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Assuming afloat, not chocked up ashore. Northney Marina is quite well sheltered so there is a reasonable probability of low wind speed opportunity to hank the sails on. If it is a first time for you on this yacht then I would suggest choose a day with very light wind or calm. Sunday for example is forecast for light winds. I would want to have virtually no wind so I could check the full hoist (with bino’s) batten tensions, slab reefing lines and turning block positions, furling drum operation, genoa sheet runs (inside/outside shrouds) for varying reef positions. A marina berth is perfect if any wind is from no more than say 10 degrees degrees of dead ahead. Turning the yacht around in the berth might help or another option is to ask if you can borrow another more suitable berth for a couple of hours to do it.

In the unlikely event there are no suitable opportunities in the marina then there are plenty of locations nearby: if wind is light NNE then the Harbour Conservancy deep water pontoon on the approaches to Emsworth would be good but take care as it is shallow on the west side. Outside Northney you might find at this time of year a vacant Harbour Conservancy mooring to borrow for a couple of hours but the wind and tides would be wrong for you on Sunday. You could anchor at East Head on a flood tide (if light SW wind) but better still for you on Sunday could be the Pilsey anchorage at slack or an ebb tide and light north wind (Sunday). If not anchoring then better still would be the Itchenor Reach non shore connected visitors pontoon which is often very sheltered and would be good as you could walk along the pontoon with bino’s to check the hoist heights. A spare swinging mooring at the entrance to the Bosham Reach might be very sheltered as well on Sunday. Last weekend there were loads of empty swingingmoorings in the harbour.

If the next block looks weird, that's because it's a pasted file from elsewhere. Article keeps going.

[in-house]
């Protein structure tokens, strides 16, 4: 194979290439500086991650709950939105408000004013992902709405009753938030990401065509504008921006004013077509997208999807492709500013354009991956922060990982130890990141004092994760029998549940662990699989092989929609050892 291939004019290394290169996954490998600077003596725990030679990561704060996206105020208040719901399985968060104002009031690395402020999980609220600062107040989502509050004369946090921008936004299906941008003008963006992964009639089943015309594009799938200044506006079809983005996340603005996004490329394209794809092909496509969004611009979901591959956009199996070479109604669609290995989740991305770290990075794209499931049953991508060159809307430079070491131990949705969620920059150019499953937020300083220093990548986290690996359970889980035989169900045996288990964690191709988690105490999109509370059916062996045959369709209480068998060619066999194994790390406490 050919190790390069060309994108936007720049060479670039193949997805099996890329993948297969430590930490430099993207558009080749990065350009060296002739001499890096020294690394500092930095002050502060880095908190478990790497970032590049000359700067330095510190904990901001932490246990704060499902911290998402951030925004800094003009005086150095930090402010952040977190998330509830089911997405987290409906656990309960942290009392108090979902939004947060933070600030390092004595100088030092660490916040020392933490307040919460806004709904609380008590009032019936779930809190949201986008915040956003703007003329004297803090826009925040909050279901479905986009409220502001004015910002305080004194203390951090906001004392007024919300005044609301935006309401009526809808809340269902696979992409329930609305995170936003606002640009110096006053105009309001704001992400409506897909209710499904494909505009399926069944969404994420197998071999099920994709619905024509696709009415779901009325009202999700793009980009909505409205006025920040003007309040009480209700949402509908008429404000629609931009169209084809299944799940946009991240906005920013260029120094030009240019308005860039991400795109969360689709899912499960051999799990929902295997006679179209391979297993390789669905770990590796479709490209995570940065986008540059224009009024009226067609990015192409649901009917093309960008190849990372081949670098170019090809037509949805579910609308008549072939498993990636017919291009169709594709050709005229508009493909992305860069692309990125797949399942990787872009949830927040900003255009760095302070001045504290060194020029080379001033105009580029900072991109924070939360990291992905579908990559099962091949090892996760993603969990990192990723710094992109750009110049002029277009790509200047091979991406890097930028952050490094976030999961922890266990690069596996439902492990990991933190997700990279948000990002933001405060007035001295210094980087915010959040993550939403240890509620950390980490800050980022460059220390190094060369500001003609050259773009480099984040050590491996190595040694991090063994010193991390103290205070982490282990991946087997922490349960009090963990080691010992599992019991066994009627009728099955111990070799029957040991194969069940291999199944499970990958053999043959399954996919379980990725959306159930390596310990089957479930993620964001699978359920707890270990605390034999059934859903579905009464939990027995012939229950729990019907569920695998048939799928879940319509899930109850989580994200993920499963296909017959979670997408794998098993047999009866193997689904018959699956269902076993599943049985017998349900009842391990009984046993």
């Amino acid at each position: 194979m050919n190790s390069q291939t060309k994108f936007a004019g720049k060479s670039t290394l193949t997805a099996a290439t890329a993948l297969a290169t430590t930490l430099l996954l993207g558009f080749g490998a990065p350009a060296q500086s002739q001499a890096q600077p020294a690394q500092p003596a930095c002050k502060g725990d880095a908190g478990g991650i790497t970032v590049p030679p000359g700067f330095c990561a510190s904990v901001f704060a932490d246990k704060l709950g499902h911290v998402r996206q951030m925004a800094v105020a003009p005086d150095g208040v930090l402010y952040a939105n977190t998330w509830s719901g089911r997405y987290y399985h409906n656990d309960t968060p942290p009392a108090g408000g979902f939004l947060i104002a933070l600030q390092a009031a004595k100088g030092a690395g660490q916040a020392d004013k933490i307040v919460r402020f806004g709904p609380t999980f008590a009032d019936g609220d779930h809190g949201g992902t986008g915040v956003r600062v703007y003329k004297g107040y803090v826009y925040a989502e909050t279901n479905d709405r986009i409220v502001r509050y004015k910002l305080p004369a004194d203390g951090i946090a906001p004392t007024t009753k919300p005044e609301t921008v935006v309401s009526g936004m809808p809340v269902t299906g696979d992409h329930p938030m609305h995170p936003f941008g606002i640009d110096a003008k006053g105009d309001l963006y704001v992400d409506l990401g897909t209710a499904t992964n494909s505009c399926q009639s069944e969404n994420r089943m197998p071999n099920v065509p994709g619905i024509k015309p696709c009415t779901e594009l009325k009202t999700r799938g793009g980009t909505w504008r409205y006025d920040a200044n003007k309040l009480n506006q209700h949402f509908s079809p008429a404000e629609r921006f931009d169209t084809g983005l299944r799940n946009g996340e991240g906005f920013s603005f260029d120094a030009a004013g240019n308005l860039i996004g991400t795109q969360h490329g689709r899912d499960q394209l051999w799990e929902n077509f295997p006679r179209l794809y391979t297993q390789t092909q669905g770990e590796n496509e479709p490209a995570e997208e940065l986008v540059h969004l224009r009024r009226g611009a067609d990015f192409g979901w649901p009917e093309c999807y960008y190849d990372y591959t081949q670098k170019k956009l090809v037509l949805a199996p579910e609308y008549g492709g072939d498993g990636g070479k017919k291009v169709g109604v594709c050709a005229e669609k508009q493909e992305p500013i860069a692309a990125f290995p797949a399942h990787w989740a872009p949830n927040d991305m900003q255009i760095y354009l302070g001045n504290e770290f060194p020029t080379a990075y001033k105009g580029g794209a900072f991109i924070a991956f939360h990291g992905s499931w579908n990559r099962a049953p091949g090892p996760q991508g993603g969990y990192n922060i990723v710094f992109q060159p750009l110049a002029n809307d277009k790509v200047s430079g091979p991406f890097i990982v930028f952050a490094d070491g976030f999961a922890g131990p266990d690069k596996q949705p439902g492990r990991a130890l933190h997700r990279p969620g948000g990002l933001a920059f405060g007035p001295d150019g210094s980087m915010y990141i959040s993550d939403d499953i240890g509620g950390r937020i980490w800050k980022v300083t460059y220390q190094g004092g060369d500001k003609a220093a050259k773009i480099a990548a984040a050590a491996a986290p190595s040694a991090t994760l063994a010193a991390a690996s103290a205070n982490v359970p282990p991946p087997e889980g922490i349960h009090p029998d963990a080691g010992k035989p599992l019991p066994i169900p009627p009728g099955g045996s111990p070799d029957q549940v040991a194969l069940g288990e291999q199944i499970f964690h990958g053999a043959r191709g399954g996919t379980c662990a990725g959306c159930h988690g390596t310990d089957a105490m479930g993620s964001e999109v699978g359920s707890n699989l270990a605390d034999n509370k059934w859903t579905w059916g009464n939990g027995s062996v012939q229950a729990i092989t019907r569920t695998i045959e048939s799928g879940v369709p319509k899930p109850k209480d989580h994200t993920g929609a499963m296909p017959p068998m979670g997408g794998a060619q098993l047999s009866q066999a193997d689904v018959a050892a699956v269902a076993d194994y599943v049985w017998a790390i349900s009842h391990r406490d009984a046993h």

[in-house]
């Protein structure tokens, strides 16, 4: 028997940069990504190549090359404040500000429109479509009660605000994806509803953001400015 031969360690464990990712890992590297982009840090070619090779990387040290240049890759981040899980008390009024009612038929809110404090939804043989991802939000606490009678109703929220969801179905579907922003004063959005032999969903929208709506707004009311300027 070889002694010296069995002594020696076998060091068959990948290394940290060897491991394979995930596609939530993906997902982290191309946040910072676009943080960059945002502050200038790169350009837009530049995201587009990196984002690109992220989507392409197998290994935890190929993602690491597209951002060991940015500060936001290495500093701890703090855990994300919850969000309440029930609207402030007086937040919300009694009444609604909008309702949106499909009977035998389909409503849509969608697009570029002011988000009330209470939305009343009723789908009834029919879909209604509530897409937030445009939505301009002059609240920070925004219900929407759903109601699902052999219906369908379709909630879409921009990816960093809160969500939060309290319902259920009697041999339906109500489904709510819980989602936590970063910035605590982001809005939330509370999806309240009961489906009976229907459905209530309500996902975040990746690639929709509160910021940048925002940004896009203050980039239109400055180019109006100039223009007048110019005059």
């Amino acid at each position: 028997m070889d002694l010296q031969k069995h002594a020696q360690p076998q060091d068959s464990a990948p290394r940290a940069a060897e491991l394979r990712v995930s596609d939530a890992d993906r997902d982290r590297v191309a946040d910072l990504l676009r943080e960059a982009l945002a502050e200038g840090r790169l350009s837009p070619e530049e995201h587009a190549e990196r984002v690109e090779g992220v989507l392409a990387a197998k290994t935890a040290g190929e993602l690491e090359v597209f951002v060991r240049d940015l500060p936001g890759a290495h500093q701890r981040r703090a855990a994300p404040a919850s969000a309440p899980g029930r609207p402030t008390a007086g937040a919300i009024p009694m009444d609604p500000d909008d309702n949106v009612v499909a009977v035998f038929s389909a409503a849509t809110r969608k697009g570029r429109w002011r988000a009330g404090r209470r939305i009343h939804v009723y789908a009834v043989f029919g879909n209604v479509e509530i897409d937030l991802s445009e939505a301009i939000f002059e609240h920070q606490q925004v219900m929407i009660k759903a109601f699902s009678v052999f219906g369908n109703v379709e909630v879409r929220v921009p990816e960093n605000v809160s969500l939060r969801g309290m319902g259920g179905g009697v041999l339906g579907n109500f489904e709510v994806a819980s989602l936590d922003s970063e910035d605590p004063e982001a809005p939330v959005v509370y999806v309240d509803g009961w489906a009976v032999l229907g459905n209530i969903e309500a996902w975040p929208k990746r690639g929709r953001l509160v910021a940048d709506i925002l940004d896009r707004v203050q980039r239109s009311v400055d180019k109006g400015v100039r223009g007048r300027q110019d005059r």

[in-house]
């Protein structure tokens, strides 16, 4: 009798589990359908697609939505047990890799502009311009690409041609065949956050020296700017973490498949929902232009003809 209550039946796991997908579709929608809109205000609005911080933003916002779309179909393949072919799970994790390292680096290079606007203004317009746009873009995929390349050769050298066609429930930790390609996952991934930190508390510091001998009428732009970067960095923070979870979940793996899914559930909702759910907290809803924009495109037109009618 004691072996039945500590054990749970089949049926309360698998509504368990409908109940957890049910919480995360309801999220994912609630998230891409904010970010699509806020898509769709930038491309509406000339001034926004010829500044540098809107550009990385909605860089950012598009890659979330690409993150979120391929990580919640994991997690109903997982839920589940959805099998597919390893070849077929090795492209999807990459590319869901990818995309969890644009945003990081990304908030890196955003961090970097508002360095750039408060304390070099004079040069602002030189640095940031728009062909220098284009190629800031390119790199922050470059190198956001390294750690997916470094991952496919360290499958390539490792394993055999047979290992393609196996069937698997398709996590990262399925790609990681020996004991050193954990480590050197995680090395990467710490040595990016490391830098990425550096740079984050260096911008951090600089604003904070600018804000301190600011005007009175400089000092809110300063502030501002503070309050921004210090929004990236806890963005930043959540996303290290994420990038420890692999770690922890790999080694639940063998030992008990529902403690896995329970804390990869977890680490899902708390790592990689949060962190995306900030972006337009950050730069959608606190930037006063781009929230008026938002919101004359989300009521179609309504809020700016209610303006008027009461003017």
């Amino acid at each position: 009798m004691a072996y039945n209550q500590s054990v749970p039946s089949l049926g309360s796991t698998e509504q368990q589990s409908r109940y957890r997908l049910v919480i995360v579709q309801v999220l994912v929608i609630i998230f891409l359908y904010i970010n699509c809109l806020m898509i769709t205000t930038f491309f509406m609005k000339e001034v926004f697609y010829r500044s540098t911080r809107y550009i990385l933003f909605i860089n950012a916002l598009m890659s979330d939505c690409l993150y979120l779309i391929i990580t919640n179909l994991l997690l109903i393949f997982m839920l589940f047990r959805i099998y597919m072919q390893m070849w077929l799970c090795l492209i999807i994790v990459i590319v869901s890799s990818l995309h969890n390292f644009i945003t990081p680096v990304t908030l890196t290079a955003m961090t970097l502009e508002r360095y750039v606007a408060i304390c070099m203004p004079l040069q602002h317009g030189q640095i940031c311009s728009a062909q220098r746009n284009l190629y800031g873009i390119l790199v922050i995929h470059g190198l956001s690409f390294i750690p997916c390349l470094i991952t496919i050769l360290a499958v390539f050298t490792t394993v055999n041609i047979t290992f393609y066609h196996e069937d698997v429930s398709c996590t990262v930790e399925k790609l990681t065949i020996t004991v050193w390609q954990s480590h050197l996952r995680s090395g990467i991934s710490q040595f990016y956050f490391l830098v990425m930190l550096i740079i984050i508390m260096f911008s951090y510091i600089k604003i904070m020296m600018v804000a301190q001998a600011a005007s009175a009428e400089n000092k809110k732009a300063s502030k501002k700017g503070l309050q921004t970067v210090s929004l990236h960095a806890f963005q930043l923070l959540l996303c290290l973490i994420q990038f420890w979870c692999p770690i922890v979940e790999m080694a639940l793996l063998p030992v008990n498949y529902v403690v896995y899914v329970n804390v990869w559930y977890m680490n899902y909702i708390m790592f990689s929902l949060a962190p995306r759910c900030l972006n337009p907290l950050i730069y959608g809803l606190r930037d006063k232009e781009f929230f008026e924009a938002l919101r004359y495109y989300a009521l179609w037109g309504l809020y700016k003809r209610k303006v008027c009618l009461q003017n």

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LadyInBed

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I do mine on my own, things that help me are
Main
Roll the main from head down to lower reefing and tie roll through reefing crinkles before sliding sail onto boom.
If you can slide any of the bottom toggles onto the mast below the access slot, do it.
Feed the top toggles into the mast and push them up rather than pull them up by the main halyard.
If slab reefing, don't thread the reefing lines through the sail until you start hoisting because pound to a penny you will get them in a twist.
Foresail
Best done head to wind on a swinging mooring.
Shackle the Tack and the Head to the forestay.
Flake the sail along the foredeck on the windward side if there is one.
Attach the sheets to control the Toe before hoisting, then it won't drop in the water.
 

Spirit (of Glenans)

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Regarding the reefing lines; assuming they run from the mast aft though the boom and emerge at the end of it, ensure that they have stopper knots at the end and pull them both right forward and find out which is the shortest. This will be the first reef, the longer one being the second. Whichever side the first line is on, bring the end up on that side, pass it through the cringle and down the other side of the sail. Tie it off, with a bowline, to the aft ring under the boom. Take the second line up the opposite side, to the second cringle and down to the next ring. Check that they are not crossed over in any way and that the knots are secure.